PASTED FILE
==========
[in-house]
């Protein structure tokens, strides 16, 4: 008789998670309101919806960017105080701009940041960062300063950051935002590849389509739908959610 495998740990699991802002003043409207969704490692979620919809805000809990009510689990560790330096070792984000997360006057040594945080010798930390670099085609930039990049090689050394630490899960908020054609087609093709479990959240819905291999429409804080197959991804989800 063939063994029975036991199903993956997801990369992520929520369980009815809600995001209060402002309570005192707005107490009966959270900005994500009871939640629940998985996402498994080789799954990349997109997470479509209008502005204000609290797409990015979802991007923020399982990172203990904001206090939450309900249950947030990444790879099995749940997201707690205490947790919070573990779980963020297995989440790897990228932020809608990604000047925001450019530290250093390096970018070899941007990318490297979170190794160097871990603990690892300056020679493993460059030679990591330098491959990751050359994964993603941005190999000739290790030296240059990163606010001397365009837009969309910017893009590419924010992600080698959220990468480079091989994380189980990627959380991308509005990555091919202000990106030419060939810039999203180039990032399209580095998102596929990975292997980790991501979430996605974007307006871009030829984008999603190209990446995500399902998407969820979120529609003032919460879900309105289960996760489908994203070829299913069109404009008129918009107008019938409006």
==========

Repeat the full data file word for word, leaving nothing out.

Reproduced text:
[in-house]
């Protein structure tokens, strides 16, 4: 008789998670309101919806960017105080701009940041960062300063950051935002590849389509739908959610 495998740990699991802002003043409207969704490692979620919809805000809990009510689990560790330096070792984000997360006057040594945080010798930390670099085609930039990049090689050394630490899960908020054609087609093709479990959240819905291999429409804080197959991804989800 063939063994029975036991199903993956997801990369992520929520369980009815809600995001209060402002309570005192707005107490009966959270900005994500009871939640629940998985996402498994080789799954990349997109997470479509209008502005204000609290797409990015979802991007923020399982990172203990904001206090939450309900249950947030990444790879099995749940997201707690205490947790919070573990779980963020297995989440790897990228932020809608990604000047925001450019530290250093390096970018070899941007990318490297979170190794160097871990603990690892300056020679493993460059030679990591330098491959990751050359994964993603941005190999000739290790030296240059990163606010001397365009837009969309910017893009590419924010992600080698959220990468480079091989994380189980990627959380991308509005990555091919202000990106030419060939810039999203180039990032399209580095998102596929990975292997980790991501979430996605974007307006871009030829984008999603190209990446995500399902998407969820979120529609003032919460879900309105289960996760489908994203070829299913069109404009008129918009107008019938409006």